In 1968 came Cream’s third release, Wheels of Fire, these studio recordings showcased Cream moving slightly away from the blues and more towards a semi-progressive rock style highlighted by odd time signatures and various orchestral instruments.

However, the band did record Howlin’ Wolf’s “Sitting on Top of the World”, plus both Albert King’s “Born Under A Bad Sign” and “Born Under a Bad Sign”, which became a popular track off the record.

The opening song, “White Room”, became a radio staple. Another song, “Politician”, was written by the band while waiting to perform live at the BBC.

The album’s second disc featured three live recordings from the Winterland Ballroom and one from the Fillmore. Eric Clapton’s second solo from “Crossroads” has made it to the top 20 in multiple “greatest guitar solo” lists.

While with Cream,Jack Bruce played a Gibson EB-3 electric bass and became one of the most famous bassists in rock, winning musicians’ polls and influencing the next generation of bassists such as Sting, Geddy Lee and Jeff Berlin.

Jack co-wrote most of Cream’s single releases with lyricist Pete Brown, (who remained his co-writer long after Cream as we will see later) including the hits, “Sunshine of Your Love”, “White Room”, and “I Feel Free”.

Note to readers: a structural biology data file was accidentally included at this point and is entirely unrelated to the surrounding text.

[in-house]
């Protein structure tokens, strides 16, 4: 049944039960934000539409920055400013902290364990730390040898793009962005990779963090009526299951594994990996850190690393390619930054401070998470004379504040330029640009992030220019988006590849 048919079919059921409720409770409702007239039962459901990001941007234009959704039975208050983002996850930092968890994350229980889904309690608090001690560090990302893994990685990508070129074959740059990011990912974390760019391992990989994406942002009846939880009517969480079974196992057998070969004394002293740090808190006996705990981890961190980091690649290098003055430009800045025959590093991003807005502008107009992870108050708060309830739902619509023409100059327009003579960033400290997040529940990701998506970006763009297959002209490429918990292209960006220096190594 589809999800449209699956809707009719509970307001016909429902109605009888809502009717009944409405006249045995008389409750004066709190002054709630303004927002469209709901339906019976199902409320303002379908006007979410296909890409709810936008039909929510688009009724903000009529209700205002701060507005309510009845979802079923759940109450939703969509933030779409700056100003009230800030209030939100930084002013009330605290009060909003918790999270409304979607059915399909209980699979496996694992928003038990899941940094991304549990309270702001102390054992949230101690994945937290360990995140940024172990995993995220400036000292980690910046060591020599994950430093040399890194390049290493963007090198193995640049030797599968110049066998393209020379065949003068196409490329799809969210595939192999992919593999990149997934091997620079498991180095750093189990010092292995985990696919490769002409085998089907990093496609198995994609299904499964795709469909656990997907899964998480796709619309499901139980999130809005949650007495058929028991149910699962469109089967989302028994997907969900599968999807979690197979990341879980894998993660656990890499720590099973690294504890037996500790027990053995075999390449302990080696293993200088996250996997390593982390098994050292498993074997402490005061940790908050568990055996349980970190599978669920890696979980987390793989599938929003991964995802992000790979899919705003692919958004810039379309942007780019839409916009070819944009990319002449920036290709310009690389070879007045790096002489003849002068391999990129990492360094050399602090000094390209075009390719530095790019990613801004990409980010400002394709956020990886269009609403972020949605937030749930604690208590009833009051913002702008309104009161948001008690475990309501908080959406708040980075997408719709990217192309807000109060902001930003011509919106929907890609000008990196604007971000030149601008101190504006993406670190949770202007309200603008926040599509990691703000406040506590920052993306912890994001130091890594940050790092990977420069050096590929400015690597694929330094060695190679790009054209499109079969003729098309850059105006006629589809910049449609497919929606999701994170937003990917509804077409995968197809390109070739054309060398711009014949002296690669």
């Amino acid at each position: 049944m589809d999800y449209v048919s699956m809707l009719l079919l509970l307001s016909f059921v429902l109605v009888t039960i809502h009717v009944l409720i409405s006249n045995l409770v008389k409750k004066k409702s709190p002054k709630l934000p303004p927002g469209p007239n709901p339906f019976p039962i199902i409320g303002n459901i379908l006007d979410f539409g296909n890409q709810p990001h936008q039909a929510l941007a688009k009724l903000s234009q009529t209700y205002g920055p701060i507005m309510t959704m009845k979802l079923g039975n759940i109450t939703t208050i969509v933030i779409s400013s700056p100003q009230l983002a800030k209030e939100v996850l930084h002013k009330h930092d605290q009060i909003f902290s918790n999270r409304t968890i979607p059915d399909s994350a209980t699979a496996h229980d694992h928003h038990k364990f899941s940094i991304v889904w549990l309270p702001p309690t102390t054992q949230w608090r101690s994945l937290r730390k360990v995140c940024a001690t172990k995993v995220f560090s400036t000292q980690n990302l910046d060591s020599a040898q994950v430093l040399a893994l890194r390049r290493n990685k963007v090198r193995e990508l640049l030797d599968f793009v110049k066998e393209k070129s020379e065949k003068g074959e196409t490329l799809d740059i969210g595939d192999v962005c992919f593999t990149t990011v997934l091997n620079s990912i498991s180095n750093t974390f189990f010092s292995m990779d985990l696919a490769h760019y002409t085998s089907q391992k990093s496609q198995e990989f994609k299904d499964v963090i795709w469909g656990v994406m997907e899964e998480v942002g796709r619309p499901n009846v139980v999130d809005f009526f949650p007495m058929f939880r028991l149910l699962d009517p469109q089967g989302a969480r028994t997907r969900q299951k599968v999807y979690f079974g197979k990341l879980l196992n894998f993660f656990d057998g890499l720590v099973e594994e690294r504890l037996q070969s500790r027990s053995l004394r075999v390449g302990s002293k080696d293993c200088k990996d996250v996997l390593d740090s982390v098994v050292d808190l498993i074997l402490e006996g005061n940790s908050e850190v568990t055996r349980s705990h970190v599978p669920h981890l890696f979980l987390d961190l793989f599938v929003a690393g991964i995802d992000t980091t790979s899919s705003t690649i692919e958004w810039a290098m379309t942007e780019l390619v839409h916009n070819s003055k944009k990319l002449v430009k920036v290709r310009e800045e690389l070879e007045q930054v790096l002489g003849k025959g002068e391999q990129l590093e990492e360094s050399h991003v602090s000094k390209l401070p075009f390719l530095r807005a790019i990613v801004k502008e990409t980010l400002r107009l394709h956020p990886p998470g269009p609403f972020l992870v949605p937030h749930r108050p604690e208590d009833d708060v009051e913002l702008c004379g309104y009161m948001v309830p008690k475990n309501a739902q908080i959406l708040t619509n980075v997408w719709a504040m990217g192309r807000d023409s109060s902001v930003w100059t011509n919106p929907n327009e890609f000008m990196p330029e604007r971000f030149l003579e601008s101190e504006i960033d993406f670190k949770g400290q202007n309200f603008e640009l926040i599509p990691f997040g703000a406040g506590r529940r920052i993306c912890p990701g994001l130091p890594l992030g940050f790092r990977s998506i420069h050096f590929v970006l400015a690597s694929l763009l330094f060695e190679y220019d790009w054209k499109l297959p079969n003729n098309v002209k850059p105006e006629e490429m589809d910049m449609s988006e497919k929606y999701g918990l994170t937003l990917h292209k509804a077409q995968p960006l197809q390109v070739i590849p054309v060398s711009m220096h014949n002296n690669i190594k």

By 1968, Cream were hugely successful; they grossed more than the next top six live acts of the day added together (including Jimi Hendrix and The Doors). They topped album charts all over the world, and received the first platinum discs for record sales, but the old enmity of Bruce and Baker resurfaced in 1968, and after a final tour, Cream broke up.

Cream were eventually persuaded to do one final album. That album, the appropriately titled Goodbye, was recorded in late 1968 and released in early 1969, after the band had broken up.

It featured six songs: three live recordings dating from a concert at The Forum in Los Angeles, California, on 19 October, and three new studio recordings (the most notable, “Badge“, was written by Clapton and George Harrison, who also played rhythm guitar as “L’Angelo Misterioso”). “I’m So Glad”, which first appeared as a studio recording on Fresh Cream, appeared as a live track on Goodbye. It was the only song to appear on both Cream’s first and last albums.